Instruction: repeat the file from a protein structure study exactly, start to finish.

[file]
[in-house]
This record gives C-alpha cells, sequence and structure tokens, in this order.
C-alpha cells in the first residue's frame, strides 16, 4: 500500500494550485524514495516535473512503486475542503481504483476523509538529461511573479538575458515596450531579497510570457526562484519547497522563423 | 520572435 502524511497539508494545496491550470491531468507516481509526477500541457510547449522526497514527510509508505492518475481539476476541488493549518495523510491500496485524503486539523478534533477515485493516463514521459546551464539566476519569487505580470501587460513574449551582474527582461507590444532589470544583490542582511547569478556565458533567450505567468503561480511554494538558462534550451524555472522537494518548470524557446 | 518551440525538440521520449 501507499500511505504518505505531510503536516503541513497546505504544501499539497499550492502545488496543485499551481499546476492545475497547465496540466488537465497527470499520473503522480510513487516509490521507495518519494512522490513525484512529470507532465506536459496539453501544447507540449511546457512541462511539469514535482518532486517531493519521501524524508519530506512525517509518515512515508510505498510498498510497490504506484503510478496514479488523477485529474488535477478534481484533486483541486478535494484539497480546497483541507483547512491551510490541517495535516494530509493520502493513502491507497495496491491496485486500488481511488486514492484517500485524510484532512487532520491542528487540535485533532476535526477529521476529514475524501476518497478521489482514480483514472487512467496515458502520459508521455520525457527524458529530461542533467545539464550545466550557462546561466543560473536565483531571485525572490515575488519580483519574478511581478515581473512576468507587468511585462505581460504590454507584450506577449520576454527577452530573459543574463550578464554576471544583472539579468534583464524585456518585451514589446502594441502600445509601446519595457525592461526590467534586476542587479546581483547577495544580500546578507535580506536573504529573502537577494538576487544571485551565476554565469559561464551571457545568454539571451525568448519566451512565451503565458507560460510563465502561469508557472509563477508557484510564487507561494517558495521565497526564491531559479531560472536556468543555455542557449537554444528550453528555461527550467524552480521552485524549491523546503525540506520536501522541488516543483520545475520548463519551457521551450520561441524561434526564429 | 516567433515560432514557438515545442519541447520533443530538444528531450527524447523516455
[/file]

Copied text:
[in-house]
This record gives C-alpha cells, sequence and structure tokens, in this order.
C-alpha cells in the first residue's frame, strides 16, 4: 500500500494550485524514495516535473512503486475542503481504483476523509538529461511573479538575458515596450531579497510570457526562484519547497522563423 | 520572435 502524511497539508494545496491550470491531468507516481509526477500541457510547449522526497514527510509508505492518475481539476476541488493549518495523510491500496485524503486539523478534533477515485493516463514521459546551464539566476519569487505580470501587460513574449551582474527582461507590444532589470544583490542582511547569478556565458533567450505567468503561480511554494538558462534550451524555472522537494518548470524557446 | 518551440525538440521520449 501507499500511505504518505505531510503536516503541513497546505504544501499539497499550492502545488496543485499551481499546476492545475497547465496540466488537465497527470499520473503522480510513487516509490521507495518519494512522490513525484512529470507532465506536459496539453501544447507540449511546457512541462511539469514535482518532486517531493519521501524524508519530506512525517509518515512515508510505498510498498510497490504506484503510478496514479488523477485529474488535477478534481484533486483541486478535494484539497480546497483541507483547512491551510490541517495535516494530509493520502493513502491507497495496491491496485486500488481511488486514492484517500485524510484532512487532520491542528487540535485533532476535526477529521476529514475524501476518497478521489482514480483514472487512467496515458502520459508521455520525457527524458529530461542533467545539464550545466550557462546561466543560473536565483531571485525572490515575488519580483519574478511581478515581473512576468507587468511585462505581460504590454507584450506577449520576454527577452530573459543574463550578464554576471544583472539579468534583464524585456518585451514589446502594441502600445509601446519595457525592461526590467534586476542587479546581483547577495544580500546578507535580506536573504529573502537577494538576487544571485551565476554565469559561464551571457545568454539571451525568448519566451512565451503565458507560460510563465502561469508557472509563477508557484510564487507561494517558495521565497526564491531559479531560472536556468543555455542557449537554444528550453528555461527550467524552480521552485524549491523546503525540506520536501522541488516543483520545475520548463519551457521551450520561441524561434526564429 | 516567433515560432514557438515545442519541447520533443530538444528531450527524447523516455